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How corneotherapy preserves the integrity of the skin barrier

Therapists wanting to achieve sustainable results for clients should be considering their skin barrier and stratum corneum as part of any strategy.

So says Maria Rylott-Byrd in an article published in Professional Beauty UK. She explains that corneotherapy is a philosophy to proactively care for the skin. In essence, it looks to preserve the integrity of the skin barrier and stratum corneum as a priority.

Says Rylott-Byrd: “The term corneotherapy was first coined by Dr Albert Kligman, a dermatologist and co-founder of Retin-A, back in the 1960s and has been picking up pace with those who have a keen interest in a progressive – not aggressive – approach to skin.

“The skin barrier is a natural shield; it’s an eco-system that, when functioning effectively, is impermeable, preventing the penetration of micro-organisms and transepidermal water loss. If we visualise it like a brick wall, the bricks are our cells – known as corneocytes – and the mortar is our lipid matrix, which is made up of ceramides, fatty acids and cholesterols. If the wall isn’t maintained then the mortar will begin to crumble and, inevitably, it will weaken.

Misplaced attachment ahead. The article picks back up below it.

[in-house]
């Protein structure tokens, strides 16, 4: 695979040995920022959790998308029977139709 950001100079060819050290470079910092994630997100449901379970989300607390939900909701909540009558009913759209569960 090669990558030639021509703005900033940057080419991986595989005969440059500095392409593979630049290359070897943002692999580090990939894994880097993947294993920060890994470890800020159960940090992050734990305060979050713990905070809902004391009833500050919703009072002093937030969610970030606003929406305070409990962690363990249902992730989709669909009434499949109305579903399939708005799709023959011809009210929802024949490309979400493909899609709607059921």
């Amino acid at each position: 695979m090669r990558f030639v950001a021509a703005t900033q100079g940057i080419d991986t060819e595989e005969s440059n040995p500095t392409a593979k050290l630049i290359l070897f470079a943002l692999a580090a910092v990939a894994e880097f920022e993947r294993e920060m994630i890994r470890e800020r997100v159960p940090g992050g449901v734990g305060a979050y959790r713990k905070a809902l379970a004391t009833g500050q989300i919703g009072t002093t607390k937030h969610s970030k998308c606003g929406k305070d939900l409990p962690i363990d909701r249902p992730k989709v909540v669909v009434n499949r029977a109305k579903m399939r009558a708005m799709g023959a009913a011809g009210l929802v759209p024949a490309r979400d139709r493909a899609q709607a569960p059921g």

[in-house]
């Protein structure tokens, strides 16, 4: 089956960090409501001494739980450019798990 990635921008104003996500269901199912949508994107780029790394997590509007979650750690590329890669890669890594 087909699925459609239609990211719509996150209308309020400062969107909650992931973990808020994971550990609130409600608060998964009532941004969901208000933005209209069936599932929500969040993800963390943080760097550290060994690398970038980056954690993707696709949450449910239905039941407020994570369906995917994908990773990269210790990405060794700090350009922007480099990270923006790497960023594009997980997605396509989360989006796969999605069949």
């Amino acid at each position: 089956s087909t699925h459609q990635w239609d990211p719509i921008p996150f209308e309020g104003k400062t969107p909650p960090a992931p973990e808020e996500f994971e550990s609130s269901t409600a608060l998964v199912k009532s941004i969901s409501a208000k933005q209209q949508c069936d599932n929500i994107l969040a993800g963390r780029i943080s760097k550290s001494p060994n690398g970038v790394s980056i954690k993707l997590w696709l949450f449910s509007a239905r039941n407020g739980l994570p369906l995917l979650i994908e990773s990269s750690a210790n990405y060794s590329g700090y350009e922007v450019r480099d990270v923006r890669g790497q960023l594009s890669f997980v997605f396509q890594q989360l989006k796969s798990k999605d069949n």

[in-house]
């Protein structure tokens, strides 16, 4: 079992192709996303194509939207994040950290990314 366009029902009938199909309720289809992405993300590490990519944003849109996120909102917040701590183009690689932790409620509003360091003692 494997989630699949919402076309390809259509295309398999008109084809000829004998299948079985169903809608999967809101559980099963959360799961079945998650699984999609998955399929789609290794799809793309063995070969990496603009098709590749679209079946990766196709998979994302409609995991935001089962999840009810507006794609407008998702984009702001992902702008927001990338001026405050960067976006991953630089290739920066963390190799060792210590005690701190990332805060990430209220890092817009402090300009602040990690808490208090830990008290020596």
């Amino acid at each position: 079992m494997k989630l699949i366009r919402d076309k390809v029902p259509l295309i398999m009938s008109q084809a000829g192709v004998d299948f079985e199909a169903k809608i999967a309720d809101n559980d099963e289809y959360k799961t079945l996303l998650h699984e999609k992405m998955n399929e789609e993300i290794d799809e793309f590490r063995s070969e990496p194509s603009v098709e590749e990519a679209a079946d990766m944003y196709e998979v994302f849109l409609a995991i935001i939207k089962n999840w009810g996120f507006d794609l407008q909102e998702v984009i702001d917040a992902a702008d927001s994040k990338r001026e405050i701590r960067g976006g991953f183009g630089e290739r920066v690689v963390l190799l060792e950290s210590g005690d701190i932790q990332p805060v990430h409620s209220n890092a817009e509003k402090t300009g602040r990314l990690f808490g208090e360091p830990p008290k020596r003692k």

“Therefore the skin barrier needs to be intact for the epidermis to be healthy and this is achieved when there is an equilibrium of lipids and water. However, the barrier doesn’t work in isolation, it works synergistically with the skin’s microbiome and acid mantle. It’s these elements that together optimise barrier strength and integrity.”

Rylott-Baird notes that true corneotherapy goes beyond theory and avoids the use of ingredients such as petrochemicals, preservatives, fragrances, emulsifiers and silicones, which will negatively impact the skin. Instead, ingredients that are compatible with the skin’s own biochemistry are embraced as well as those that mimic the skin’s function.

“If skin health isn’t optimised, then this should be the priority ahead of any corrective intervention. Compromising an already compromised skin is not a common-sense approach and may create more problems than it solves,” she comments.

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